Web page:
This resource centre is for both students and Chinese teachers who need answers for a few perplexing Chinese grammar points, who are searching for in-depth analyses of what it takes to learn Mandarin, or who want some inspirations for a class activity which can produce the best learning result.
We are glad that we are able to share knowledge, both conceptual and practical, with students and fellow Chinese teachers around the world. Some ideas can be applied directly into Chinese classes or practice routines. Some ideas can bring out a conceptual change in how Chinese should be learned or taught. Topics are varied and indexed. New articles are added from time to time. Make sure you come back for more!
Don’t be confused about when to use “两 liǎng” and when to use “二 èr” any more.
When learning Chinese, it is important to understand the function of “的 de” is associative, not possessive.
Chinese learners and teachers must pay attention that “了 le” does not indicates past tense. It is about change.
Understand the origin and learn some of the meanings and usages of “就 jiù”, which is often overlooked or misunderstood.
Understand the difference between “一点儿 yī diǎnr” and “有一点儿 yǒu yī diǎnr” in Chinese.
Mistranslating “很 hěn” into “very” is only because we don’t have other options.
What is the best way to learn Chinese grammar? Most people did not know that modern Chinese grammar has a Latin origin, which has created many thorny issues.
Try a better and easier way to learn Chinese grammar. Ignore most of the grammar points and grammar exercises.
There are many differences between spoken Chinese and written Chinese. In this article, April introduces three of them.
There are two types of flash cards, Chinese character cards and word cards. Chinese character cards typically contain one character per card, showing the stroke order of the character, the meaning, a few combinations as examples, and sometimes a couple of sentences. And word cards generally contain one word per card, showing the meaning of the word and some sentences as examples.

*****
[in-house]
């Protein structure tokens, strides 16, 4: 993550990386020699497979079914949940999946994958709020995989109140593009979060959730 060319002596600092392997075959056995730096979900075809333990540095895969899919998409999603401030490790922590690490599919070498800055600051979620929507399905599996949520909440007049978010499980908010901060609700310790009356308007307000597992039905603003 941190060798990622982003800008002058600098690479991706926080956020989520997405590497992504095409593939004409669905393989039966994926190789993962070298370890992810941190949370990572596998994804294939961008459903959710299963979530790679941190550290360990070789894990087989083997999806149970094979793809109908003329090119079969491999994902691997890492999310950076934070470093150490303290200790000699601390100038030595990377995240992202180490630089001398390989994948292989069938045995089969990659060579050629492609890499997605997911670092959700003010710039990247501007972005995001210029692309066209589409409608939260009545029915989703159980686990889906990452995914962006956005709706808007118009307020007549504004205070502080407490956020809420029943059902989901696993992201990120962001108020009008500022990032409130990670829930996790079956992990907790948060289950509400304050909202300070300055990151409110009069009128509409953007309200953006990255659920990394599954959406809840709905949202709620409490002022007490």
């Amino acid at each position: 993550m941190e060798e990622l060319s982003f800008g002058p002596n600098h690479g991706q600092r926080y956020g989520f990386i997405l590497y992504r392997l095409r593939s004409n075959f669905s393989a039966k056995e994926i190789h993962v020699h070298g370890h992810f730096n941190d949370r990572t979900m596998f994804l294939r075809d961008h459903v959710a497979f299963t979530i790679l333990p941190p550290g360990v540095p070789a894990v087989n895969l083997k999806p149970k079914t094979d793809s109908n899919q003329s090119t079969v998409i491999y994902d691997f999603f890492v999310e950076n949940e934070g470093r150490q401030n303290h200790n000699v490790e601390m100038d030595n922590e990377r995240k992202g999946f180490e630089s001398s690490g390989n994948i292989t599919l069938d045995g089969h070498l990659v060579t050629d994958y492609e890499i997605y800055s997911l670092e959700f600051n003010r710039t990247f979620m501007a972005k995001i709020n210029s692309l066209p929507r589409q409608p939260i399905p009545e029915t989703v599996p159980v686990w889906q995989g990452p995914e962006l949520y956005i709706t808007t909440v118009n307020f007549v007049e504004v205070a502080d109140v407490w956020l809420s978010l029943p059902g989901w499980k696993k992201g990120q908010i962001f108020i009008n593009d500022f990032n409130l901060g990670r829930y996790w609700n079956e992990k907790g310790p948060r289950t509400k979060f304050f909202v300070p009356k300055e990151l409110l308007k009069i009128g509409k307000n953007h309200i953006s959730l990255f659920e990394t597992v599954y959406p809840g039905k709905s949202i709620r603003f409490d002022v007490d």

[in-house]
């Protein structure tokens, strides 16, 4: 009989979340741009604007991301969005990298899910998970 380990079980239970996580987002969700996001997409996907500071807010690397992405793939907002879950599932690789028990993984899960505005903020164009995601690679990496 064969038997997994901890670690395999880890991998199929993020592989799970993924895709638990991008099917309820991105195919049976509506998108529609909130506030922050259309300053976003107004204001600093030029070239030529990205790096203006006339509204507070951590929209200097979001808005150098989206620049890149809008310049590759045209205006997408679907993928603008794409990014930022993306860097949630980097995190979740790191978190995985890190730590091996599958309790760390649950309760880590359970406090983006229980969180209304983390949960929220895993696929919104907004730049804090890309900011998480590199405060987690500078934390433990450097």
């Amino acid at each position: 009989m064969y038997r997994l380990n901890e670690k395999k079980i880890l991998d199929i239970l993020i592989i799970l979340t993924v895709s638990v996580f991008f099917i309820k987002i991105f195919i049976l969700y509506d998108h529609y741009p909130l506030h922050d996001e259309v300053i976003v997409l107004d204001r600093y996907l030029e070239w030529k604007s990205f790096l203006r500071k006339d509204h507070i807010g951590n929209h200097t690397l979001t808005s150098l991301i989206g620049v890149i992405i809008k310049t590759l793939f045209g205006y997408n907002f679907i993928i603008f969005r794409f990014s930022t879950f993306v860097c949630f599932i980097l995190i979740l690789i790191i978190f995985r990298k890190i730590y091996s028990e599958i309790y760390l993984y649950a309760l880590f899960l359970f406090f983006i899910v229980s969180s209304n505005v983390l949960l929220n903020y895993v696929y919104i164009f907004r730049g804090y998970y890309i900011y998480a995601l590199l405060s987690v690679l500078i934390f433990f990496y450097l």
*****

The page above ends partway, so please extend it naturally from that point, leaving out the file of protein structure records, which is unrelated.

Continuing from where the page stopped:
It is more useful when students make their own flash cards than they use the ready made ones. The commercially available flash cards include too many new characters in their examples and that makes more than half of the content in the cards useless.
When students use the flash cards that they made themselves, students gain the biggest advantage flash cards can offer, which is students are able to review key Chinese characters and words quickly. And they can do it whenever they have a few minutes to spare.
The biggest disadvantage of using flash cards is that, when flash cards become the focal point of study, students will miss out the opportunities to do more targeted exercises which will improve their Chinese general comprehensions.
Therefore, it is necessary to strike a balance when using flash cards and to make sure that flash cards are only supplementary tools.
Researchers typically identify 4000 - 5000 characters in prints or online, which includes both simplified and traditional characters. The breakdown is that most frequently used 1000 characters account for 86–91% of the characters occurring, and the most frequently used 2000 for 95–98%. It seems like that, after students learn 2000 characters, they should be able to read newspapers. In reality, they still can’t.